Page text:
Naha is an entrance of Okinawa and a first place to visit since Naha Airport is located. For the first-timers, a travel plan within Naha with a short distance might be comfortable.
Check out the travel plan within Naha which requires only walking or taking public transportation, but no car.
This is also a convenient course for re-visitors as well, since they can carry it out on a day of arrival or departure.
From Naha Airport, the first destination is World Heritage Site, Shurijo Castle Park which is accessible by Yui Rail.
After fully observing the castle, let’s eat Okinawa’s specialty dish, Okinawa soba within Shuri area.
Take Yui Rail again and head to the duty free shop which is directly connected with Omoromachi Station.
Furthermore, after moving to Makishi Station, give all your time to shopping on Kokusai Street.
Take a break at the charming Tsuboya area, head to Chinese Garden by a relaxing walking and close the tour for the day.
Shurijo Castle represents Okinawa’s sightseeing spots and was registered as a World Heritage in 2000. The glory of Ryukyu kingdom era still lingers in this castle. Although there are pay areas, you can see area around the Golden Palace in the site for free. As almost of the buildings were destroyed during the WWII, the restoration works have been progressed since the end of 1980′s.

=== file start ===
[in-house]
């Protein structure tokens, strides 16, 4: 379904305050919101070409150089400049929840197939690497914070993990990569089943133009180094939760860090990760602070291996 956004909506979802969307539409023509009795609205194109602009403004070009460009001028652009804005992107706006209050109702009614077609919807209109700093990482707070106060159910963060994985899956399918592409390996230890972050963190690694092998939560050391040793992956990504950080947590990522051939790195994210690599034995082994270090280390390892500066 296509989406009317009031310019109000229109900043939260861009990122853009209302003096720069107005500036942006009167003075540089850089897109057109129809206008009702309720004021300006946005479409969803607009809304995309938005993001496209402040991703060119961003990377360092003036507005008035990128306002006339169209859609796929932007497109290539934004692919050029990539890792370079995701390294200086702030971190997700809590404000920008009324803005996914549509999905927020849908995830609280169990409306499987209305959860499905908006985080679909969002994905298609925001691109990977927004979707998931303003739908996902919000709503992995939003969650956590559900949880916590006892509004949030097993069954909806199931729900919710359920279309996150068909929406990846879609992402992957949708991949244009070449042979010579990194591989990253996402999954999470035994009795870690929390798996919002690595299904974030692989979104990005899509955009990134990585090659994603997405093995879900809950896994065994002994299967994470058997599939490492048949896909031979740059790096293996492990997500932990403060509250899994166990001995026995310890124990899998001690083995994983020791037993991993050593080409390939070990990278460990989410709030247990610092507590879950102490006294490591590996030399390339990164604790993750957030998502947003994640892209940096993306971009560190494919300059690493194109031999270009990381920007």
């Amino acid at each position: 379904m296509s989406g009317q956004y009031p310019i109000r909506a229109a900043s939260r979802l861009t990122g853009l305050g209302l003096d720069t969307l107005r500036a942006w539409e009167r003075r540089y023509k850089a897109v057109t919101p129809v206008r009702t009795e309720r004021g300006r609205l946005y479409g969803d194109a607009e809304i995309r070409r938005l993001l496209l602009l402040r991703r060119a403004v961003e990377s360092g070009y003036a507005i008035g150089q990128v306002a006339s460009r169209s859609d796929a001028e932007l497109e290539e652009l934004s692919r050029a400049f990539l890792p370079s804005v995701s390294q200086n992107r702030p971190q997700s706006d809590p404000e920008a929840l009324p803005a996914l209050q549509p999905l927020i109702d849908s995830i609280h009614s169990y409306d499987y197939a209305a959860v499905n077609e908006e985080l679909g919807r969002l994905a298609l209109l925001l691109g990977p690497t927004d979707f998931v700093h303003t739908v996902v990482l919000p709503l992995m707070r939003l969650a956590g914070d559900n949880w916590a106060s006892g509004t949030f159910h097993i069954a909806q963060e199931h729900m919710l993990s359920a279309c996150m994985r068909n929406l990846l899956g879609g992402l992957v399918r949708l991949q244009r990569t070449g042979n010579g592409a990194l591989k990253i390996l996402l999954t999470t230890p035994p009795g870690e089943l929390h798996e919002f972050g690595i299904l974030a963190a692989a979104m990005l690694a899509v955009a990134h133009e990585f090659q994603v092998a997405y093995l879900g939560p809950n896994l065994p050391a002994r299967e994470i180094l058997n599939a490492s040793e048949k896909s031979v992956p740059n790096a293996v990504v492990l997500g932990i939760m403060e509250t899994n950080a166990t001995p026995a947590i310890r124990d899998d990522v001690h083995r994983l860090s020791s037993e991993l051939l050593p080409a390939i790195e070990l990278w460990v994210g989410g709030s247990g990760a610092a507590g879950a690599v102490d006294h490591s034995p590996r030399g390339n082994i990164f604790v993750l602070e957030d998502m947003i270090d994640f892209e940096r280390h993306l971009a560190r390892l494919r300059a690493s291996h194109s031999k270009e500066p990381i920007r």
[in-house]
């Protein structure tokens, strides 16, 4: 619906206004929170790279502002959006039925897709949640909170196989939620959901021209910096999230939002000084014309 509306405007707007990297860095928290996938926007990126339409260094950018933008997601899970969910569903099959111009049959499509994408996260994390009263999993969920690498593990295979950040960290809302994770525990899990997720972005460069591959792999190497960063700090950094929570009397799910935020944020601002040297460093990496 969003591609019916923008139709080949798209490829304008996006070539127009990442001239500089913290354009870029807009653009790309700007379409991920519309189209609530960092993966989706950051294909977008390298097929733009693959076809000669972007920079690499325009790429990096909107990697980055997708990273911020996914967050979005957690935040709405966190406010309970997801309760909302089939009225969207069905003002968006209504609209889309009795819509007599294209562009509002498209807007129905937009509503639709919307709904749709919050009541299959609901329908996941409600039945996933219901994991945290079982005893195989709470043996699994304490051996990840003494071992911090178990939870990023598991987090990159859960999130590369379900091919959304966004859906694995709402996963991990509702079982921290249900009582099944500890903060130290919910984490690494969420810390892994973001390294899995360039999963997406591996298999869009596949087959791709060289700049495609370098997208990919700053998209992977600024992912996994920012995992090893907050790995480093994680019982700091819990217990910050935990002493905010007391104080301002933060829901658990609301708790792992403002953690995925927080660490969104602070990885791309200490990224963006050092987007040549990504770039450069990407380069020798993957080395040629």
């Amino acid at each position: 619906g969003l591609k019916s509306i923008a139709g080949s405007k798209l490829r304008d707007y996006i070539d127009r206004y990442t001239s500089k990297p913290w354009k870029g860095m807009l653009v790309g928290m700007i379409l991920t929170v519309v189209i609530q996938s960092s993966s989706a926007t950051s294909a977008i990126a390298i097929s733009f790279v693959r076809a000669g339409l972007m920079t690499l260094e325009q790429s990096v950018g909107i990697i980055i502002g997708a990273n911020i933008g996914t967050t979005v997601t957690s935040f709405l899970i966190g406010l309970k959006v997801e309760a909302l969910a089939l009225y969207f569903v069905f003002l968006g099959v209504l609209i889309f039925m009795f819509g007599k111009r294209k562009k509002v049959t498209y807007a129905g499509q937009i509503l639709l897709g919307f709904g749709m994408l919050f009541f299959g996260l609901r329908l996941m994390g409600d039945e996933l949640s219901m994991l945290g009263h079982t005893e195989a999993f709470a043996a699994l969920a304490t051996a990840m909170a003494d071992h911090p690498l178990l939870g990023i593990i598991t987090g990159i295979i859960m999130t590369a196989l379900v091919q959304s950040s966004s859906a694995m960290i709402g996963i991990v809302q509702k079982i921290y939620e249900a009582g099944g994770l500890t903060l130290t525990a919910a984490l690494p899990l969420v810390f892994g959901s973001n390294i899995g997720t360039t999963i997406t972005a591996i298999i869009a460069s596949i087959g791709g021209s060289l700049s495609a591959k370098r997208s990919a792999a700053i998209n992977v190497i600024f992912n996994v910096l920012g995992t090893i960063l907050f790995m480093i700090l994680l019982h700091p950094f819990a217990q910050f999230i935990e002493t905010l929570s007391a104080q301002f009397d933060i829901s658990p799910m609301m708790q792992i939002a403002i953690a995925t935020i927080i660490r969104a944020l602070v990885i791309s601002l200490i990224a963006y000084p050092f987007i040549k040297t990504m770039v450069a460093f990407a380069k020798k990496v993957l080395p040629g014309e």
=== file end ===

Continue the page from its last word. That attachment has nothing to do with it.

Wearing the traditional costume from the era of Kingdom of the Ryukuschanges the frame of mind. Visitors can try on traditional costumes, take photos, and participate in a tour of the ShurijoCastle Park. The ladies will get a full professional hair styling and make-up. It takes about an hour to get fixed up in the costume. At first, it may be a little awkward to walk among other tourists in a costume, but after a while, you may feel like you are one of the royal family from the old Kingdom of the Ryukus. Having a stroll in the facility lets you imagine the lives of people back in time.
“Experience of Ryuku Costume by Mode Mariage” is a comprehensive activity with a luxurious costume, hair styling, and make-up done by producers of court-style weddings, and a guided tour with a history specialist. At the ZakimiCastle Ruins (also a World Heritage Site), there are tourist plans including picture taking in a Ryukucostume. Why not be the King or Queen for a day?
This is an Okinawa soba restaurant located on a quiet residential street nearby Shuri station of Yui Rail.
As delicious as the flavorful clear soup is, the most attractive feature of soba here is the handmade chewy noodle.
The combination of the chewiness and the soup makes you addicted to it.
As the popular soba is often sold out by the early afternoon, come here early.
Shuri Soba Official Website*Only in Japanese.
T Galleria Okinawa is easy accessible since it is directly connected from Omoromachi station of Yui Rail. This is the only downtown stores in Japan, and you can purchase brand products at cheaper prices than the normal domestic prices. Over 130 brands of goods including the latest collections of leading brands and limited items are offered here, furthermore, cosmetics, perfumes, artifacts and local souvenirs are available as well.